Nurturing Nature on the Southeast Side

The Southeast Side, once an industrial capital, is home to a surprising number of beautiful natural preserves: wetlands, forest, and prairie. In order to protect these threatened habitats, there needs to be a shift to a green industrial corridor.

Credit: James Henderson and Natalie Nielsen

Written by James Henderson and Natalie Nielsen


Much of Chicago’s Southeast Side is covered in vacant lots that look like graveyards for the industries that once stood above them. These graveyards also provide a glimpse of a time before Chicago was settled. These vacant lots are a small sample of the ecosystems that once covered much of Illinois, in which falcons soared above prairie grasses and black bears foraged in the open woodlands of hickory and oak. The Southeast Side is still home to expansive wetlands, forest preserves, and incredible biodiversity. Nearby are a variety of waterways, including the three lakes. The wildflowers, copious amounts of vegetation, and trails near the Calumet River are truly beautiful.

The fact that this landscape still exists in one of the most industrial neighborhoods within one of the biggest cities in the world seems nothing short of miraculous. While many wetlands were filled in and replaced with landfills and buildings, wetlands are resilient ecosystems. If the water flow hasn’t been drastically changed, wetlands can survive despite being close to industry, highways, and can endure some types of pollution and, in the Southeast Side, they have.


Credit: James Henderson and Natalie Nielsen

Despite the beauty of these natural places, a legacy of industry haunts the Southeast Side. The abandoned site of a U.S. Steel manufacturing plant looms near the mouth of the Calumet River. Only one brick building and the remnants of a ship dock remain in the area. Many developers say the unused sites are too contaminated and costly to clean. In order for them to be safe for reuse, these sites must undergo extensive remediation. The only businesses that can operate on these hazardous sites are also dirty, such as warehouses for industrial materials. This contributes to a cycle of dirty corporations continuously being replaced by more polluters.

While many industrial companies have left the area, several still survive. S.H. Bell Company, a handling corporation, exists across the street for many residents of Chicago’s Southeast Side. They handle manganese, a neurotoxin known to cause developmental disabilities, that has the potential to lower the IQ of children when inhaled. Several community groups in the southeast side, such as the Southeast Environmental Task Force and the South East Side Coalition to Ban Petcoke, are relentless in their fight to hold polluters accountable. They succeeded in getting one corporation, WATCO, to commit to stop handling manganese. They have also forced S.H. Bell to stop transporting manganese in open trucks, which allowed the neurotoxin to blow into yards and homes. Furthermore, several years ago, they managed to push out petroleum coke (petcoke) from their neighborhood, a substance which is toxic at even low levels.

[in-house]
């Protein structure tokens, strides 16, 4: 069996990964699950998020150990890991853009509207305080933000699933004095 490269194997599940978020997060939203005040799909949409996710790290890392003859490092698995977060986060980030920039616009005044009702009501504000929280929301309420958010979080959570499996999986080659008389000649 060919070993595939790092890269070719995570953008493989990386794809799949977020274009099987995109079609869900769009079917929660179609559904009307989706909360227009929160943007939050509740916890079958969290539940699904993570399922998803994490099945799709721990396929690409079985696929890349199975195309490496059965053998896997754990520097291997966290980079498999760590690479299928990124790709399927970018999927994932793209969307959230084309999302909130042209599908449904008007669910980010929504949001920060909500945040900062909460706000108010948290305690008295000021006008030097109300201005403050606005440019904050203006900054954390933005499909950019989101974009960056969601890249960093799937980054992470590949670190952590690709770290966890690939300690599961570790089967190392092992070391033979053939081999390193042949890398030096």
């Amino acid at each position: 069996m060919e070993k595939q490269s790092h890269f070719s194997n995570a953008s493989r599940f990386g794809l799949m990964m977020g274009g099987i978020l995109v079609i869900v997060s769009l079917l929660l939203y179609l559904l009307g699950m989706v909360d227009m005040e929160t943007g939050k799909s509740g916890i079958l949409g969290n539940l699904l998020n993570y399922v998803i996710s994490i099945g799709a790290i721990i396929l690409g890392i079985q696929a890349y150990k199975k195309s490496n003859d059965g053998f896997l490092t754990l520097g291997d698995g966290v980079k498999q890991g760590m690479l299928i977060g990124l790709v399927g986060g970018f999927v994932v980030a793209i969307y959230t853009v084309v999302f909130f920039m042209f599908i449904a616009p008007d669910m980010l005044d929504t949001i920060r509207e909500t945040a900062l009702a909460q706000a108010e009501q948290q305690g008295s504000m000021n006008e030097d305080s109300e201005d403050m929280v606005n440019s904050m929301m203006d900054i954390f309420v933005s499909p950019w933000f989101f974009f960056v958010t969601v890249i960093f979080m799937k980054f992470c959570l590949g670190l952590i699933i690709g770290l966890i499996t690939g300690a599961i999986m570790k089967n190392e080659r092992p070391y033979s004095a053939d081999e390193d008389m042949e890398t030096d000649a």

Sulfur Piles and Emissions Along Indian Creek

Credit: James Henderson and Natalie Nielsen

Southeast Side residents are fighting for a vision of their community based around clean industry and renewable energy, rather than dangerous and dirty industry. Providing clean industry as a replacement for the polluters currently occupying the southeast side offers better jobs for workers, better community health, and a better environment for the natural ecosystems to thrive—a just transition.

The beauty of the Southeast Side is not lost on its residents, and it also shouldn’t be lost on other Chicagoans. Polluters see Chicago’s Southeast Side as a dumping ground, but that paints over the area’s natural beauty and neglects the need to preserve places like Big Marsh Park and Eggers Grove, large parts of Illinois’s natural history. 

Credit: James Henderson and Natalie Nielsen

Prairies previously covered 61 percent of Illinois. Currently, they cover around 0.016 percent. Just one third of Illinois prairies are considered to have high levels of biodiversity. 90 percent of Illinois’s wetlands have vanished, along with 70 percent of Illinois's forests. Thousands of species are native to these habitats, including many endangered species, like the gorgeous Grass Pink Orchid and the Black Tern wetland bird. Each species has intrinsic beauty, and is part of a complicated interconnected web; if one species goes extinct, there could be consequences across the entire ecosystem. 

As Illinois, along with the rest of the world, feels the direct effects of the climate crisis, it could become even more difficult for these ecosystems to remain in existence without significant conservation efforts. Conversely, wetlands and woodlands are critical to mitigating climate change. Wetlands absorb excess rain, which will be crucial as the world experiences increasingly violent storms. Forests and prairies serve as climate stabilizers, cooling their surroundings and increasing rainfall, while also absorbing copious amounts of CO2.

Transforming the southeast side into a hub for clean industry and carefully managed nature is an opportunity to change the entire perception of the Southeast Side from a region burdened with dirty industries, to a community that is on the cutting edge of climate action. This transformation will only occur if the City collaborates with community members to design restoration and preservation efforts centered around recreation opportunities and a green economic corridor.

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